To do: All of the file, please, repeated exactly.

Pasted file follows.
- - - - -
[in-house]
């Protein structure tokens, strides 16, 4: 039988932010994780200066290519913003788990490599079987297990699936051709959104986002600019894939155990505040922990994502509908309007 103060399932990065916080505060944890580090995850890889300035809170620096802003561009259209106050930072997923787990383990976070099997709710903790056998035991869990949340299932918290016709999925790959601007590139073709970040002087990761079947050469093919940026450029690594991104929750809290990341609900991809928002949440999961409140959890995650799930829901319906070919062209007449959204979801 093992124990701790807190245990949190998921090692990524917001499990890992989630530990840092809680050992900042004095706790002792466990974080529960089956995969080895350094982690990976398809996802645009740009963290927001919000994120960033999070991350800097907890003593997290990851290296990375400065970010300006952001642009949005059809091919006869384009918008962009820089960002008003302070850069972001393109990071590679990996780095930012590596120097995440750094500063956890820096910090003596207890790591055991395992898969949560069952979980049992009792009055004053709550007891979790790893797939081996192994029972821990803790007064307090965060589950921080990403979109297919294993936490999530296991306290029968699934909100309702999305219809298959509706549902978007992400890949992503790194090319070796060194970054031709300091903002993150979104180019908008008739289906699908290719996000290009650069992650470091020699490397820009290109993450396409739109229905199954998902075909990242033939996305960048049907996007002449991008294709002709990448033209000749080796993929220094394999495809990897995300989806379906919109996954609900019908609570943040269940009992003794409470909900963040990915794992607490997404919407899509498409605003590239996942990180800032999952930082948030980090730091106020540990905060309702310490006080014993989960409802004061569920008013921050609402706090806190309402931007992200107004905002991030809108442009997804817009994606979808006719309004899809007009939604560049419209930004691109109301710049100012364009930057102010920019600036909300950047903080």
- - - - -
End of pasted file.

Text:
[in-house]
């Protein structure tokens, strides 16, 4: 039988932010994780200066290519913003788990490599079987297990699936051709959104986002600019894939155990505040922990994502509908309007 103060399932990065916080505060944890580090995850890889300035809170620096802003561009259209106050930072997923787990383990976070099997709710903790056998035991869990949340299932918290016709999925790959601007590139073709970040002087990761079947050469093919940026450029690594991104929750809290990341609900991809928002949440999961409140959890995650799930829901319906070919062209007449959204979801 093992124990701790807190245990949190998921090692990524917001499990890992989630530990840092809680050992900042004095706790002792466990974080529960089956995969080895350094982690990976398809996802645009740009963290927001919000994120960033999070991350800097907890003593997290990851290296990375400065970010300006952001642009949005059809091919006869384009918008962009820089960002008003302070850069972001393109990071590679990996780095930012590596120097995440750094500063956890820096910090003596207890790591055991395992898969949560069952979980049992009792009055004053709550007891979790790893797939081996192994029972821990803790007064307090965060589950921080990403979109297919294993936490999530296991306290029968699934909100309702999305219809298959509706549902978007992400890949992503790194090319070796060194970054031709300091903002993150979104180019908008008739289906699908290719996000290009650069992650470091020699490397820009290109993450396409739109229905199954998902075909990242033939996305960048049907996007002449991008294709002709990448033209000749080796993929220094394999495809990897995300989806379906919109996954609900019908609570943040269940009992003794409470909900963040990915794992607490997404919407899509498409605003590239996942990180800032999952930082948030980090730091106020540990905060309702310490006080014993989960409802004061569920008013921050609402706090806190309402931007992200107004905002991030809108442009997804817009994606979808006719309004899809007009939604560049419209930004691109109301710049100012364009930057102010920019600036909300950047903080």